from the top; if possible open one win
dow from the bottom, but choose a win
dow the opening of which will not create
a draft. Heated air rises and will escape
through the lowered windows, while the
fresh air will enter through the raised
windows. New York Sun.
"Why do you children wear
dreadfully long hair?"
"How are folks to know that our father
is an artist?" Ulk.
A KENTUCKY MULE.
A Gray If aired Old Fellow Treed s ll,4r
and Finally Killed It.
Sara Parson's gray mulo Zeko is eld
and gray, but ho possesses great strength,
both of understanding and of liody.
Saturday old Sam concluded that he
wouldn't work, and accordingly ho
Bhouldered his muzzle loading rifle and
went hunting. But before departing he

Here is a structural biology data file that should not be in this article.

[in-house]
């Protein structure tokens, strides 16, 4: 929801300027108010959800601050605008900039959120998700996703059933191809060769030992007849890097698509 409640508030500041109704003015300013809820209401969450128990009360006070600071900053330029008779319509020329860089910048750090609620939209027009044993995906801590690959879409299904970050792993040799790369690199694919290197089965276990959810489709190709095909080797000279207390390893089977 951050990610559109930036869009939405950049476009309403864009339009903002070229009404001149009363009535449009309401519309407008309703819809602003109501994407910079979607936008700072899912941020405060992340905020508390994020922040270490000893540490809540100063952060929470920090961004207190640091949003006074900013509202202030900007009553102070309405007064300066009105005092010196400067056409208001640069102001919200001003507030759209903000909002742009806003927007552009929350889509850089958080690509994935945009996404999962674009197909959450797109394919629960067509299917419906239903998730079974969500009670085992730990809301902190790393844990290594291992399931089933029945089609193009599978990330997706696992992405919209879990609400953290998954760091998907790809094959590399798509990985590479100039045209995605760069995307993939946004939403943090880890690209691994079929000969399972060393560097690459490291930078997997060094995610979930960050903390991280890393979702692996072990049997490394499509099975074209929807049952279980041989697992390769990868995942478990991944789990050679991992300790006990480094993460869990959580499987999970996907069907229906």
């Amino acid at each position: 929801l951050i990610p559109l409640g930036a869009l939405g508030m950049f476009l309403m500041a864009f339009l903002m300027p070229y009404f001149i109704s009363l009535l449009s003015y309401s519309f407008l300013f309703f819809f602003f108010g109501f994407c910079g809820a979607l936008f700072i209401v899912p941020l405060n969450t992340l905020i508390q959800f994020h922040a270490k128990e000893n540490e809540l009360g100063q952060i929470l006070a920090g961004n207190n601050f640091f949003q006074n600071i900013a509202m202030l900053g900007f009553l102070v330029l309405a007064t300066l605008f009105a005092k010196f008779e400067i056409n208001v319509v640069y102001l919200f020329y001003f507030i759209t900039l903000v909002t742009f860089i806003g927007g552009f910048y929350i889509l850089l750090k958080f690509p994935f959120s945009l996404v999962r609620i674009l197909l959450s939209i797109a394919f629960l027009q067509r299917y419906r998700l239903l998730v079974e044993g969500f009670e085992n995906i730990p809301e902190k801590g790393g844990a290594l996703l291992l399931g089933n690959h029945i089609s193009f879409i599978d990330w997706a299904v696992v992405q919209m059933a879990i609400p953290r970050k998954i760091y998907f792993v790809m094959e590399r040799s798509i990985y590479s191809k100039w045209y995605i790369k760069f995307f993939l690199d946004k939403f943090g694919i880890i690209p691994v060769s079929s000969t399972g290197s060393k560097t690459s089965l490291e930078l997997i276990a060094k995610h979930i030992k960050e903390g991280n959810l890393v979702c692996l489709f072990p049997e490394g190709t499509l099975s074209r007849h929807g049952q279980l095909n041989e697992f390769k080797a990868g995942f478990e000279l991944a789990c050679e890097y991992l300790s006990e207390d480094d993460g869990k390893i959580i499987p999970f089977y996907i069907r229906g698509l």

turned Zeke out to graze.
Finding the grass around the parson's
cabin rather scanty, Zeko wandered
down the edge of the creek next to the
mountain side. There within the shad
ow of the woods he struck a nice, ten
der clump of grass and immediately be
gan to eat it with great delight. While
engaged in this congenial task a large
black bear came down the mountain
side and approached Zeke. Zeke had
probably never seen a bear before, aa the
ursina tribe has long been scarce in these
mountains. Nor is it likely that the lieni
had ever on any previous occasion look
ed upon a, mule. But this bear was
hungry and, while Zeke was biggoi
game than he had bargained for, he
evidently thought it worth while to take
a look at him, for he came a little nearer.
Zeke was not a bit afraid. He had
never stood in awe of manhood, not